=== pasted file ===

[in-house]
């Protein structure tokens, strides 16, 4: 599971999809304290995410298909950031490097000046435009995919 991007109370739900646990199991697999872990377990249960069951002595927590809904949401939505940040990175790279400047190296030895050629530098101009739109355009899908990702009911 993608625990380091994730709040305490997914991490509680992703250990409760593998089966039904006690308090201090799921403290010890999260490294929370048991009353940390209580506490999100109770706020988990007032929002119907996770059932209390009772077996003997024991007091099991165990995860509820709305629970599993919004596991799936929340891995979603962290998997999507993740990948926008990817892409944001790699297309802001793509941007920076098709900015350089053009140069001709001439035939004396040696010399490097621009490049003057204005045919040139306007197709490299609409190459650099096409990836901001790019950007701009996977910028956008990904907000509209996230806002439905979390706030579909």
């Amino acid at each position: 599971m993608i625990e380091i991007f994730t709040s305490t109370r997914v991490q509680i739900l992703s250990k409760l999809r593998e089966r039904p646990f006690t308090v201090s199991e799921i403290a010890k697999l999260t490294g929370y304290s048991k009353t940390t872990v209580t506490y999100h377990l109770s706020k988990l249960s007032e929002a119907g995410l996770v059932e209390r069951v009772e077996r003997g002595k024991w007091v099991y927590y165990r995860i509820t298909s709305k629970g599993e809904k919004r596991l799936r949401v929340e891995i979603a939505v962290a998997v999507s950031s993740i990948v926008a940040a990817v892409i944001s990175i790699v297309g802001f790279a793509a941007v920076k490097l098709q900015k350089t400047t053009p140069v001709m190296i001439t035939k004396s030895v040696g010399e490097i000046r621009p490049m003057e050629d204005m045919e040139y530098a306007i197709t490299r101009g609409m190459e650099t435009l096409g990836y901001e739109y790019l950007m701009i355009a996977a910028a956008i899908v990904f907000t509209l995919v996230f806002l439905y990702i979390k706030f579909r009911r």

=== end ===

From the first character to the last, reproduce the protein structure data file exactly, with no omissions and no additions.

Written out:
[in-house]
């Protein structure tokens, strides 16, 4: 599971999809304290995410298909950031490097000046435009995919 991007109370739900646990199991697999872990377990249960069951002595927590809904949401939505940040990175790279400047190296030895050629530098101009739109355009899908990702009911 993608625990380091994730709040305490997914991490509680992703250990409760593998089966039904006690308090201090799921403290010890999260490294929370048991009353940390209580506490999100109770706020988990007032929002119907996770059932209390009772077996003997024991007091099991165990995860509820709305629970599993919004596991799936929340891995979603962290998997999507993740990948926008990817892409944001790699297309802001793509941007920076098709900015350089053009140069001709001439035939004396040696010399490097621009490049003057204005045919040139306007197709490299609409190459650099096409990836901001790019950007701009996977910028956008990904907000509209996230806002439905979390706030579909």
């Amino acid at each position: 599971m993608i625990e380091i991007f994730t709040s305490t109370r997914v991490q509680i739900l992703s250990k409760l999809r593998e089966r039904p646990f006690t308090v201090s199991e799921i403290a010890k697999l999260t490294g929370y304290s048991k009353t940390t872990v209580t506490y999100h377990l109770s706020k988990l249960s007032e929002a119907g995410l996770v059932e209390r069951v009772e077996r003997g002595k024991w007091v099991y927590y165990r995860i509820t298909s709305k629970g599993e809904k919004r596991l799936r949401v929340e891995i979603a939505v962290a998997v999507s950031s993740i990948v926008a940040a990817v892409i944001s990175i790699v297309g802001f790279a793509a941007v920076k490097l098709q900015k350089t400047t053009p140069v001709m190296i001439t035939k004396s030895v040696g010399e490097i000046r621009p490049m003057e050629d204005m045919e040139y530098a306007i197709t490299r101009g609409m190459e650099t435009l096409g990836y901001e739109y790019l950007m701009i355009a996977a910028a956008i899908v990904f907000t509209l995919v996230f806002l439905y990702i979390k706030f579909r009911r």